February 11, 2020

འགྲེས་རྩ། འགྲེས་རིང་། འགྲེས་ཐུང་། འགྲེས་རྐང་།

In the Tibetan accounts of the Śatasāhasrikā, we find terms such as ’gres rtsa’gres ring, and ’gres thung. One can notice from the context that ’gres is certainly used as a technical term: “basic ’gres, longer ’gres, and shorter ’gres.” But what exactly is ’gres in our context? The closest plausible word seems to be ’gres rkang. See the Tshig mdzod chen mo (s.v. ’gres rkang): tshigs bcad dum bu re’i mtshams su gzud rgyu’i rigs ’gres gtong rung ba’i tshig rkang. According to this, a ’gres rkang is a pāda or a line which occurs repeatedly and hence can be inserted in between blocks of verses or passages. But this does not seem to be only meaning. Some sources (see TBRC or BDRC) simply seem to use ’gres rkang in the sense of “items” of phenomena (i.e. “subject of the property of emptiness” (stong gzhi chos can) usually divided to those that belong to saṃkleśa (e.g. 5 skandhas) and those that belong to vyavadāna (e.g. 6 pāramitās). Even in this sense, what would exactly be ’gres rtsa’gres ring, and ’gres thung? This needs further investigation. The following expressions seem to shed some light the use of the word ’gres rkang: ’gres rkang gi mtshams la ’jug par bya; gzhan rnams ’gres rkang du bzhag ’dug pa; ’gres rkang phyes ma phyes kyi khyad par tsam; ’gres rkang ded par bya; ’gres rkang sbyor ba; de bzhin du ’gres rkang ded pas legs po ’ong mchis so ||.


  1. Oh my, Dorji, This takes quite a lot of thought, I think, and the solution is difficult to feel too sure about.

    TibVocab* has this:

    •'GRE BA OT = g.yo ba. Skt. kambi. Blaṅ 293.2. Btsan-lha. to roll (on the ground). NNV. = g.yo ba. Lcang-skya.


    I like the 'rolling' meaning. I think it doesn't necessarily mean rolling completely around over and over again. My understanding is that cows do this verbal action when they roll their backs from side to side in the dust (I imagine they do this to relieve itchy skin).

    Whatever the connection with what cows do, there are texts of both Bon and Chos that explain how to add in sets of Nirvanic and Sangsaric dharmas into repeated passages. The Prajnaparamita was originally an oral production of the Dharma Bhanakas, and this is one of their techniques to be able to recite huge passages of scripture from memory. But we should probably keep this a secret. There are texts devoted to 'gres-rkang, as can be known by searching TBRC. Yours, D.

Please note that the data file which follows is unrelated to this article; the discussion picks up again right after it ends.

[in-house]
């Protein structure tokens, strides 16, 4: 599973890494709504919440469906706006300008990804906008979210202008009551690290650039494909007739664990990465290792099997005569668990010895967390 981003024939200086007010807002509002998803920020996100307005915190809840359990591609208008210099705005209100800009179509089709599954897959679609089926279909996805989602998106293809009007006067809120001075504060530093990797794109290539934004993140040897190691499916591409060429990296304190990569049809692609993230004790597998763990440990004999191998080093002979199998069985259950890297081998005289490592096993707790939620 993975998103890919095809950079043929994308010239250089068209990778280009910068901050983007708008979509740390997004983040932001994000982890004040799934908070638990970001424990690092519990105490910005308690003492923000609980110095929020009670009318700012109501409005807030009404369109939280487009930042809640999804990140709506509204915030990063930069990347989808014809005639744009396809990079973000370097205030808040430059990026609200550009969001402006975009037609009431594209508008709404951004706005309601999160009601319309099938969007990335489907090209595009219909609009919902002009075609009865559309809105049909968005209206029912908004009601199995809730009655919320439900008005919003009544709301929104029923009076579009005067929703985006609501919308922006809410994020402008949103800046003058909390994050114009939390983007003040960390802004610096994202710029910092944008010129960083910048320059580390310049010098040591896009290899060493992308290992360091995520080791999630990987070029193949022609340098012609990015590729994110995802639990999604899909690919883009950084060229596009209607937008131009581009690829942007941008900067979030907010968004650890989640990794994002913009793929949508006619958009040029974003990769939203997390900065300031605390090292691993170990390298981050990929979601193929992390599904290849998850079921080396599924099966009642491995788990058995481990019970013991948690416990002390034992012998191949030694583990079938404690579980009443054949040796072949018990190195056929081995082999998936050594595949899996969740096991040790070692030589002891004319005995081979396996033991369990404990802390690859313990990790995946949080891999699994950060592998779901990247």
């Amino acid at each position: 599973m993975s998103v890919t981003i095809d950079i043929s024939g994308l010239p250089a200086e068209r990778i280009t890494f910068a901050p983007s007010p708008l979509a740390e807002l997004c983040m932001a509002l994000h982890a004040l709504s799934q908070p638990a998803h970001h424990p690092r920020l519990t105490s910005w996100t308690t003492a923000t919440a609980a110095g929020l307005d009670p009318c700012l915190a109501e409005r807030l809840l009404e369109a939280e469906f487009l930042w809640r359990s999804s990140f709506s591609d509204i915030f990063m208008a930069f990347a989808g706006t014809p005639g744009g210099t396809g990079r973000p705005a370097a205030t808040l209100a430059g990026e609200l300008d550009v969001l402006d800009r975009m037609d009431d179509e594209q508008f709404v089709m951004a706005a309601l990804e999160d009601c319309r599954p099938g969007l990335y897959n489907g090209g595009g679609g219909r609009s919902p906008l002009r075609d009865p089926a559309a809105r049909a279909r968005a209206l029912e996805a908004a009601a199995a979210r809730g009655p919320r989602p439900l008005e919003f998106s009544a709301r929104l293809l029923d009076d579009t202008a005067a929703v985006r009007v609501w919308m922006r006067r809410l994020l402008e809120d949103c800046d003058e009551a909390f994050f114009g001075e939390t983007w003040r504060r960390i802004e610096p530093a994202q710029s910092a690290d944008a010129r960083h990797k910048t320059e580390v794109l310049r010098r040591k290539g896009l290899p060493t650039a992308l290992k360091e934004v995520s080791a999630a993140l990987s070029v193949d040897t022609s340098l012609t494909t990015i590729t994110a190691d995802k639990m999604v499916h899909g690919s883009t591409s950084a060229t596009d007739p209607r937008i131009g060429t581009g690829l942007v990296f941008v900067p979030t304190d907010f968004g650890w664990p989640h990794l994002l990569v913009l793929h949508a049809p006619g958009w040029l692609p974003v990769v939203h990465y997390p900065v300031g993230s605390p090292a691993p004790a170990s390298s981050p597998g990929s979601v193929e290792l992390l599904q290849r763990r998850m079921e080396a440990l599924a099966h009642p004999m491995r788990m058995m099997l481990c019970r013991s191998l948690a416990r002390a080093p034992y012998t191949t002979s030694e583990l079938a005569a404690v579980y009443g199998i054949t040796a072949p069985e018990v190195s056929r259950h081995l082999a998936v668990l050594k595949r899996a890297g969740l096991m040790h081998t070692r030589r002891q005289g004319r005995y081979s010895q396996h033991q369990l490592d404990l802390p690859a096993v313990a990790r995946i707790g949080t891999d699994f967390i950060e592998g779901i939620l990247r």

2. Dear Dan, many thanks. I think the Tshig mdzod chen mo, too, provides all three meanings, namely, the ditto application, rolling, and moving. Yes, I also took a cursory look at those texts in the TBRC. The expression ’gres rkang ded pa would mean something like “to follow the ditto item” or “apply ditto.” Suppose a Prajñāpāramitā scripture states: gzugs stong pa’o || stong pa nyid gzugs so || gzugs las stong pa nyid gzhan ma yin || stong pa nyid las kyang gzugs gzhan ma yin no || de bzhin du tshor ba dang and so on. Now a Prajñāpāramitā teacher might tell his student: ’gres rkang sbyor ba bya; ’gres rkang ded par bya. What should the student do? In this case, the student should formulate similar statements by replacing gzugs with tshor ba and culminating with rnam pa thams cad mkhyen pa. Thus my tentative understanding is that ’gres rkang are items (e.g. within the range of rūpā and sarvajña). The expression gzhan rnams ’gres rkang du bzhag ’dug pa would then mean that rūpa has already be used to form those statements but vedanā and the rest have been left to be applied ditto. And suppose if one protests: It is true that rūpa is empty of itself. But it is not true that the Buddha’s omniscience is empty of itself. Then the answer would be that the difference between rūpa and sarvjña is merely wether the two items have been expanded ditto (’gres rkang phyes ma phyes kyi khyad par tsam). But the question is what are longer items, shorter items, and basic items. Maybe longer items would be something 16 kinds of emptiness and shorter items like 5 skandhas? And maybe basic item would be something like pratītyasamutpāda (without going into the details of the 12 limbs)? I still need some more time and effort to have a clearer and better picture of these terms. Anyway, thanks again. Warmly, D.

  3. Dear D, I wish I could supply exact references, not just now, but I did read in one or another of those texts directions about particular cases where particular repeated items in the list are not to be inserted. And instructions to apply only the nirvanic dharmas in one case, or only sangsaric dharmas in another. That means the entire list of dharmas is not employed in every instance. Be well and dustfree. D